The Reading Room: Selection #2 (July 2018)


#1

New month, new book! This month is Michael Bamberger’s ‘Men in Green.’

Thank you all for your interest, participation and feedback. This is really cool and I hope we can keep it rolling.


#2

#3

Just finished this a couple weeks ago. Excellent choice.


#4

Excellent, read this two summers ago. Will pick it up again for a little refresher.


#5

Great read. Really enjoyed the chapter on Mickey Wright.


#6

Just finished. Great choice.


#7

This is probably my least favorite golf-related book after Chasing Tiger. It was a Michael Bamburger travel diary I never wanted and a hit piece on Ken Venturi that I never asked for (even if he did earn it). The entire time I was reading it I was baffled as to the point of its existence. It’s navel gazing into a terribly uninteresting navel.

The Dolphus Hull section was great though.

(love this reading room idea!)


#8

Got 8 pages in…at the point where he is making this list of living legends. He leaves out Tiger Woods. Doesn’t acknowledge why either, just leaves him out and instead adds Mickey Wright!

I don’t think I like this author. I kept reading because I wanted to give it more of an effort than 8 pages, but then he goes on this series of rambling, incoherent stories of Arnold Palmer. I love stories about Arnold, and it’s hard to tell a bad one, but he does, several times. I can’t get myself to keep reading it so I think I’ll take a break for a while, unless others out there who have read the whole thing can tell me it gets better.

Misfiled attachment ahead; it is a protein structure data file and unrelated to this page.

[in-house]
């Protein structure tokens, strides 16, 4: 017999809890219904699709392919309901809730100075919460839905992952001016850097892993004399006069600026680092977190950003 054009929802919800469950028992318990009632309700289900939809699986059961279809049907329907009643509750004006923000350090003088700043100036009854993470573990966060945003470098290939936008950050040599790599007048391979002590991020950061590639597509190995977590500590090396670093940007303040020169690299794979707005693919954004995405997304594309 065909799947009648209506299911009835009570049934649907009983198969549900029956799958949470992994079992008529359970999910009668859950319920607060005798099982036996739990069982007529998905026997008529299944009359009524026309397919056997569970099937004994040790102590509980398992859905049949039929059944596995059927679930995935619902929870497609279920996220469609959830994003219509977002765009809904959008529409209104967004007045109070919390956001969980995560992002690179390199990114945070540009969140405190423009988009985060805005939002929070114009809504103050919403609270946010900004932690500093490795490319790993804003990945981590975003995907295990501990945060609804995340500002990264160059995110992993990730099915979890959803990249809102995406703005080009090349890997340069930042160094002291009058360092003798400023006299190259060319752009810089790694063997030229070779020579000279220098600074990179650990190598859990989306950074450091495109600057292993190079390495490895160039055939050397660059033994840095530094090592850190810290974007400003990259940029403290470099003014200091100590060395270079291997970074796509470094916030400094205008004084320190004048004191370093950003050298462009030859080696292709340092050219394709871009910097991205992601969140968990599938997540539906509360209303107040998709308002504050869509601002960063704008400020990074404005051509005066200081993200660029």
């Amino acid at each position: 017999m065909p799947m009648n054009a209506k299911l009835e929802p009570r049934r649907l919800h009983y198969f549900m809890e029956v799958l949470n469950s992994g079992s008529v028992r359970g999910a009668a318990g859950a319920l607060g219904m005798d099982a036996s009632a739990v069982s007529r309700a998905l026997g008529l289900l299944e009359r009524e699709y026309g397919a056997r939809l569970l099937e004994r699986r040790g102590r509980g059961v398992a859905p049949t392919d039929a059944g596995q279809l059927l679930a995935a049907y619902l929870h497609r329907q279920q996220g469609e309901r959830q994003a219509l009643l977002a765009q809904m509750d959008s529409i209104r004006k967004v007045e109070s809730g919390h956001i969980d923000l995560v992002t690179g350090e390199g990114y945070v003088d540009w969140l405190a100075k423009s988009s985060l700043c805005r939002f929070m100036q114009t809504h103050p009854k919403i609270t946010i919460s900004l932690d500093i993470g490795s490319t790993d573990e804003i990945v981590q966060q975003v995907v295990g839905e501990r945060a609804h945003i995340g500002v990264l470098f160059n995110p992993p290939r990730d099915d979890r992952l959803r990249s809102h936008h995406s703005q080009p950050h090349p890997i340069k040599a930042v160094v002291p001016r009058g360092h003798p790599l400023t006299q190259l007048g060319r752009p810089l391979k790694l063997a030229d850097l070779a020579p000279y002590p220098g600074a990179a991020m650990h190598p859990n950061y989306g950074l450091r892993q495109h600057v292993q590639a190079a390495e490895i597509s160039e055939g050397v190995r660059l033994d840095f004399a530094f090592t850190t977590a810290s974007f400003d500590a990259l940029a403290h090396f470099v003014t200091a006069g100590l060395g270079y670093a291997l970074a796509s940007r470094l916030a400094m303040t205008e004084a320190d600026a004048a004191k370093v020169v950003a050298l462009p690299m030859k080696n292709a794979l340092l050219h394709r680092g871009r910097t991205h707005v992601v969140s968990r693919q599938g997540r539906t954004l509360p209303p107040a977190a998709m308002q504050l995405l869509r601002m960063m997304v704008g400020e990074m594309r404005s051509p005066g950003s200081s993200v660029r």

Sorry for the negative post. Randy, I hope you do not consider me a bad person for not liking it, but that’s just my opinion thus far. I too love this reading room idea, and I LOVED the first book (and podcast).


#9

I think he says he made the list many years before he wrote the book. This would have made it before Tiger was a Legend. I find the Mickey Wright stuff intriguing. Hogan loved Wright’s swing. She remains more a mystery than Hogan himself.

I thought the Arnold Plamer stories were interesting because they weren’t there to merely make him seem like a saint. It painted a more realistic picture of him.


#10

Ahh I see. Must have missed that part. All right, I forgive him.